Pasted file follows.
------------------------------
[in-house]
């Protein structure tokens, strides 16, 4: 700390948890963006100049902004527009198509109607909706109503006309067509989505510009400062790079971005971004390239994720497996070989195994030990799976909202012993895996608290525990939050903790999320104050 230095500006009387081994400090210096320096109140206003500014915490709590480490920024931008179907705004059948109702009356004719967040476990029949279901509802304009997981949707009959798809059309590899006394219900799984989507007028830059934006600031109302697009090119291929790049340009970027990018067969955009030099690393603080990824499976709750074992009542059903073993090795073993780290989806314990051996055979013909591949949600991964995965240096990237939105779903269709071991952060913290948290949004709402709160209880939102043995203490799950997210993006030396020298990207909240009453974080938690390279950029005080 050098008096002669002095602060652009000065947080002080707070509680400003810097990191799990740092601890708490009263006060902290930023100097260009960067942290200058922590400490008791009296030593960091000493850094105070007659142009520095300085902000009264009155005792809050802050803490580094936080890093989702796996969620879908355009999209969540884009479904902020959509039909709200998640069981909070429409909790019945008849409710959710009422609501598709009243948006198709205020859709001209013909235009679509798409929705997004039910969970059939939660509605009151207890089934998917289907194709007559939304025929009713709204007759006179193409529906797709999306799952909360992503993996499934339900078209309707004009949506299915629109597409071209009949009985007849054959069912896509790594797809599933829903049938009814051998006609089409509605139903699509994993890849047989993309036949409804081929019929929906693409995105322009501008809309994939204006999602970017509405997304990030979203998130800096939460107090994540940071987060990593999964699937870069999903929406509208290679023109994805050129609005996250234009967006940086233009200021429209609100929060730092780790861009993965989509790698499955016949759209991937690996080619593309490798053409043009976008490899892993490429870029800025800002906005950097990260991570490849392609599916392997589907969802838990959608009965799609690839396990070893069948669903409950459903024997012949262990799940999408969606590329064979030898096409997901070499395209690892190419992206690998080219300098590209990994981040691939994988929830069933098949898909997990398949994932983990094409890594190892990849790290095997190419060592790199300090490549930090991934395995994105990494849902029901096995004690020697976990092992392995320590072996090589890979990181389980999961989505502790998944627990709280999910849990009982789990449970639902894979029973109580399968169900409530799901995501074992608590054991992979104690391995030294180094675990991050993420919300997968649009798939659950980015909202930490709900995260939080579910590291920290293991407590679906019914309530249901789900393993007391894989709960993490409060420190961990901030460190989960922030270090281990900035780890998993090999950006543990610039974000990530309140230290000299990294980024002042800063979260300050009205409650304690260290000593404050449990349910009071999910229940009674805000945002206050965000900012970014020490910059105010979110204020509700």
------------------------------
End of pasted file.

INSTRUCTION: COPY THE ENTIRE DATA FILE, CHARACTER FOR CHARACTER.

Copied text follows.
[in-house]
């Protein structure tokens, strides 16, 4: 700390948890963006100049902004527009198509109607909706109503006309067509989505510009400062790079971005971004390239994720497996070989195994030990799976909202012993895996608290525990939050903790999320104050 230095500006009387081994400090210096320096109140206003500014915490709590480490920024931008179907705004059948109702009356004719967040476990029949279901509802304009997981949707009959798809059309590899006394219900799984989507007028830059934006600031109302697009090119291929790049340009970027990018067969955009030099690393603080990824499976709750074992009542059903073993090795073993780290989806314990051996055979013909591949949600991964995965240096990237939105779903269709071991952060913290948290949004709402709160209880939102043995203490799950997210993006030396020298990207909240009453974080938690390279950029005080 050098008096002669002095602060652009000065947080002080707070509680400003810097990191799990740092601890708490009263006060902290930023100097260009960067942290200058922590400490008791009296030593960091000493850094105070007659142009520095300085902000009264009155005792809050802050803490580094936080890093989702796996969620879908355009999209969540884009479904902020959509039909709200998640069981909070429409909790019945008849409710959710009422609501598709009243948006198709205020859709001209013909235009679509798409929705997004039910969970059939939660509605009151207890089934998917289907194709007559939304025929009713709204007759006179193409529906797709999306799952909360992503993996499934339900078209309707004009949506299915629109597409071209009949009985007849054959069912896509790594797809599933829903049938009814051998006609089409509605139903699509994993890849047989993309036949409804081929019929929906693409995105322009501008809309994939204006999602970017509405997304990030979203998130800096939460107090994540940071987060990593999964699937870069999903929406509208290679023109994805050129609005996250234009967006940086233009200021429209609100929060730092780790861009993965989509790698499955016949759209991937690996080619593309490798053409043009976008490899892993490429870029800025800002906005950097990260991570490849392609599916392997589907969802838990959608009965799609690839396990070893069948669903409950459903024997012949262990799940999408969606590329064979030898096409997901070499395209690892190419992206690998080219300098590209990994981040691939994988929830069933098949898909997990398949994932983990094409890594190892990849790290095997190419060592790199300090490549930090991934395995994105990494849902029901096995004690020697976990092992392995320590072996090589890979990181389980999961989505502790998944627990709280999910849990009982789990449970639902894979029973109580399968169900409530799901995501074992608590054991992979104690391995030294180094675990991050993420919300997968649009798939659950980015909202930490709900995260939080579910590291920290293991407590679906019914309530249901789900393993007391894989709960993490409060420190961990901030460190989960922030270090281990900035780890998993090999950006543990610039974000990530309140230290000299990294980024002042800063979260300050009205409650304690260290000593404050449990349910009071999910229940009674805000945002206050965000900012970014020490910059105010979110204020509700």